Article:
Environment Canada

Environment Canada

September 04, 2007 13:01 ET

Environment Canada: Ontario Weather Review

August 2007

TORONTO, ONTARIO--(Marketwire - Sept. 4, 2007) -

A colour-coded map for Ontario for the month of August might show largely yellowish brown - for parched conditions. With very few exceptions, locations across the province remained, as has been true for most of the summer of 2007, warm and dry.

August temperatures generally remained slightly above normal, mostly by a degree or so, but the big story continues to be the lack of rainfall. Only some areas, for example Windsor and Sarnia in Southwestern Ontario, received much-needed moisture. Some areas experienced just a little below normal precipitation totals, but many areas received less than a third of the normal amount of precipitation. This included the most densely populated part of the province: Toronto airport barely surpassed 25% of its normal rainfall. Several communities surrounding Toronto, in fact, have put water-use restrictions in place.

Contrary to the hope of many, Environment Canada is forecasting a drier than normal September, except for the most northwestern part of the province.

Severe Weather

Severe weather-wise, August was a month that was notable for not having much that was notable. August is normally a fairly active month for damaging thunderstorms in Ontario - just last year, on August 2, there were 14 tornadoes - but this August was an exception. There were events scattered about the province that included some hail and gusty winds doing some tree damage, but not many powerful or long-lived events.

The month started off with a strong thunderstorm moving over the Kashechewan First Nation near the shores of James Bay during the early morning hours of August 1. The storm produced powerful wind gusts in excess of 100 kilometres per hour, which caused damage to a school and some homes in the community. This storm acted as an important reminder that any location in Ontario is susceptible to damaging thunderstorm activity. While the lower population density in the Far North makes it less likely for a strong thunderstorm to impact a community, these events do occur from time to time.

On the evening of August 26, a few powerful thunderstorms moved through portions of Northwestern Ontario. These did inflict some local damage, including some downed trees and damage done to a couple of sheds in the Deception Lake area between the Manitoba border and Kenora. A wind gust to 74 kilometres per hour was recorded at the Kenora Airport at approximately 10 p.m. CDT as these storms rolled through.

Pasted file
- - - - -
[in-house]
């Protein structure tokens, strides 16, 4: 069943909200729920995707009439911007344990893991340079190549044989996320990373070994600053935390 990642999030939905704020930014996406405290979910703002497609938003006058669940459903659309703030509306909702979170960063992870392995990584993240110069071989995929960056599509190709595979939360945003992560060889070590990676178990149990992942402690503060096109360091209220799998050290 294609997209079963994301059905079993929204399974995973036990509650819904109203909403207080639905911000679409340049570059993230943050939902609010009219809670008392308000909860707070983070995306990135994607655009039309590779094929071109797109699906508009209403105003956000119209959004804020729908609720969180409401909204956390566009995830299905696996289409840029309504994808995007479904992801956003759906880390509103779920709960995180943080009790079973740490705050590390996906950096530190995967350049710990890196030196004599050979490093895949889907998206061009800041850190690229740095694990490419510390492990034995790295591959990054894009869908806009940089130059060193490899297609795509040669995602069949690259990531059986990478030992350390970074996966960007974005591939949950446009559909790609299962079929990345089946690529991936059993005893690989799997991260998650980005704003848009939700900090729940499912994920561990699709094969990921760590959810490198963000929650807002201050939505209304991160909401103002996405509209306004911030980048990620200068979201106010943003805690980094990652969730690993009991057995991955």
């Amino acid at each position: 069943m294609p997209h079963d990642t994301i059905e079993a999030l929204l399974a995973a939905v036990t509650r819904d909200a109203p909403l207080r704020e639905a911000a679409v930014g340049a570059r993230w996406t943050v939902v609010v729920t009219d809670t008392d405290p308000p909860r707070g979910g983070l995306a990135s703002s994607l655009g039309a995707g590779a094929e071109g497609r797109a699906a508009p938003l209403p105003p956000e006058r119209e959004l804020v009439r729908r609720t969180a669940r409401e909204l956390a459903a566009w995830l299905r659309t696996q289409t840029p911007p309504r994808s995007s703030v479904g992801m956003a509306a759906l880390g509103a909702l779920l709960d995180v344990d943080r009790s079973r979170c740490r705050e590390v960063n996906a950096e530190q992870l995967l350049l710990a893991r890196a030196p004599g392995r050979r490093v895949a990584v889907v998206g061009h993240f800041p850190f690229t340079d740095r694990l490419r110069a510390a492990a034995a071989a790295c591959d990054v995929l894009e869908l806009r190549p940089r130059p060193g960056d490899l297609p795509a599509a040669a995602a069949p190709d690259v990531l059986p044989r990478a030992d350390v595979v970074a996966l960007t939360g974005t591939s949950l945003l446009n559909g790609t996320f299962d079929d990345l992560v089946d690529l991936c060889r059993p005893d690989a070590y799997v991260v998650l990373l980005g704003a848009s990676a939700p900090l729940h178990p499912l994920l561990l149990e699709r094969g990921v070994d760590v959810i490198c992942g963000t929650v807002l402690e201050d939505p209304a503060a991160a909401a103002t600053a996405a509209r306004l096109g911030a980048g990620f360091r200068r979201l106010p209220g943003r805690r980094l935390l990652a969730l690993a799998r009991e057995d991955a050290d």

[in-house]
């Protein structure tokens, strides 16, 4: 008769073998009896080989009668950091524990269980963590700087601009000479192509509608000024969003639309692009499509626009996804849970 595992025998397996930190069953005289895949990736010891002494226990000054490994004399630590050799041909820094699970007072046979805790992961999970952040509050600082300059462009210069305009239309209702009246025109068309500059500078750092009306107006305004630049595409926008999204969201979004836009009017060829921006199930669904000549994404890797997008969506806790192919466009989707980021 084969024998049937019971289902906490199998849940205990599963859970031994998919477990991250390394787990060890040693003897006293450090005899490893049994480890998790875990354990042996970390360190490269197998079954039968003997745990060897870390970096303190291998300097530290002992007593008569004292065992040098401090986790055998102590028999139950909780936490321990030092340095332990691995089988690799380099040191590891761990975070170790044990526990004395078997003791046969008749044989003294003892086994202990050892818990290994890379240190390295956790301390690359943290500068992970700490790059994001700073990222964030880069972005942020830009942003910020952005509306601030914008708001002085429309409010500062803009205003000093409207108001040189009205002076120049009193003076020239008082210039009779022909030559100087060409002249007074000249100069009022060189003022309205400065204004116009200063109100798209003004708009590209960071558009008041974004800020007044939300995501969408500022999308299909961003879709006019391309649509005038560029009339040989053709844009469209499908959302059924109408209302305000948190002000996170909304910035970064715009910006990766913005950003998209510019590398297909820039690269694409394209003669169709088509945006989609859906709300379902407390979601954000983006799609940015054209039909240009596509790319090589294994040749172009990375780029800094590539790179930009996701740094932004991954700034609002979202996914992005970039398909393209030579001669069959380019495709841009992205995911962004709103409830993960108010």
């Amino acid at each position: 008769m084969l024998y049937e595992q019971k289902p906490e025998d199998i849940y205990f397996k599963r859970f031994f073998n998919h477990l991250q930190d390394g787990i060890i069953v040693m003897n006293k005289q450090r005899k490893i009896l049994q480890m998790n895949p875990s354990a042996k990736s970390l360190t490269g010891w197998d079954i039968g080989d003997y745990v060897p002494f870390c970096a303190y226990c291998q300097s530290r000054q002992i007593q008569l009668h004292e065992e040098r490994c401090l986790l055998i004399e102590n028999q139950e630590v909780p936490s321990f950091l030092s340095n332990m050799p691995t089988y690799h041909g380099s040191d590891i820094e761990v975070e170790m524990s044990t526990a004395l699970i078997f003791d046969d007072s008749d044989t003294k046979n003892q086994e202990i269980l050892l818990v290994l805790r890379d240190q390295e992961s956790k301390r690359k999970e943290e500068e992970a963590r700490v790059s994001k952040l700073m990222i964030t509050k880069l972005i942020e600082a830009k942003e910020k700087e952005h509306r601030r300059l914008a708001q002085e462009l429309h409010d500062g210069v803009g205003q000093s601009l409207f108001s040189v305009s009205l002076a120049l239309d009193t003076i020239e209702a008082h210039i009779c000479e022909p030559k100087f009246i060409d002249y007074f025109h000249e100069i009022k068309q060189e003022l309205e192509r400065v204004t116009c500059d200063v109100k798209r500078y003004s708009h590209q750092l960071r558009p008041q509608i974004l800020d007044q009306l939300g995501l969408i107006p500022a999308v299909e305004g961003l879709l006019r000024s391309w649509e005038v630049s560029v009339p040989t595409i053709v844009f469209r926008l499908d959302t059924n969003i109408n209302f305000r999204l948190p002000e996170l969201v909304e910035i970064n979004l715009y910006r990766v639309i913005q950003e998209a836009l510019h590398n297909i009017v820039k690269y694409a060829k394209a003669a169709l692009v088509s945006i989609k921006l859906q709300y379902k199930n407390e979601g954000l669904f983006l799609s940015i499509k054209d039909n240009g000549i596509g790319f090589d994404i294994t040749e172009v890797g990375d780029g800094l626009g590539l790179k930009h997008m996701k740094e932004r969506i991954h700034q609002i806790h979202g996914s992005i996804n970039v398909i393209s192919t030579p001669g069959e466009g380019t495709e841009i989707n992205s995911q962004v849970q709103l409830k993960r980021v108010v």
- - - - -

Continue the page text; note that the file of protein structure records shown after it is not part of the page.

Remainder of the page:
During the late afternoon and evening hours of August 29, a band of powerful thunderstorms moved through portions of Southern Ontario in advance of a cold front. In addition to heavy rain and some reports of pea-sized hail, strong, gusty winds knocked down some trees and power lines. Especially hard hit were parts of the Haliburton and Kawartha Lakes area, as well as parts of the Ottawa Valley.

The average number of tornadoes in Ontario over the past 25 years is 11. So far this year, three have occurred, with a few more events from earlier this summer still being investigated as being potentially tornadic in nature. However, the summer severe weather season, especially in Southern Ontario, does continue into early October. Therefore, the possibility exists that Ontario will still experience more significant thunderstorm activity before this season winds down.



Unusual temperature readings:

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Location Mean Temp Normal Difference Warmest since
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Toronto Pearson 22.4 19.9 2.5 2005
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Petawawa 19.6 17.6 2.0 2005
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Unusual precipitation readings (in millimetres):

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Location Precipitation Normal Difference Driest Since
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Waterloo 13.5 86.3 -72.8 2002
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Thunder Bay 24.0 87.5 -63.5 2006
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Wawa 39.0 99.5 -60.5 1990
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Toronto Pearson 20.8 79.6 -58.8 2002
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Elliot Lake 50.0 104.2 -54.2 2000
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Toronto City 29.8 79.6 -49.8 2006
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Trenton 28.5 77.1 -48.6 2006
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Wiarton 37.1 85.2 -48.1 1991
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Sault Ste. Marie 38.3 84.7 -46.4 1976
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Hamilton 41.0 80.6 -39.6 2004
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Peterborough 50.5 83.2 -32.7 2006
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Kingston 49.8 81.5 -31.7 2006
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Dryden 54.5 85.0 -30.5 2005
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Location Precipitation Normal Difference Wettest Since
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Windsor 159.4 79.7 79.7 1975
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Petawawa 122.4 81.1 41.3 2006
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Sarnia 117.5 77.1 40.4 1987
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Pickle Lake 128.4 94.9 33.5 2002
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Red Lake 117.0 86.0 31.0 2000
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Earlton 107.5 80.9 26.6 1993
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(Egalement offert en francais)

Contact Information

  • Environment Canada, Ontario Region
    Jack Saunders
    Communications Advisor/Media Relations
    (416) 739-4785
    Website: www.ec.gc.ca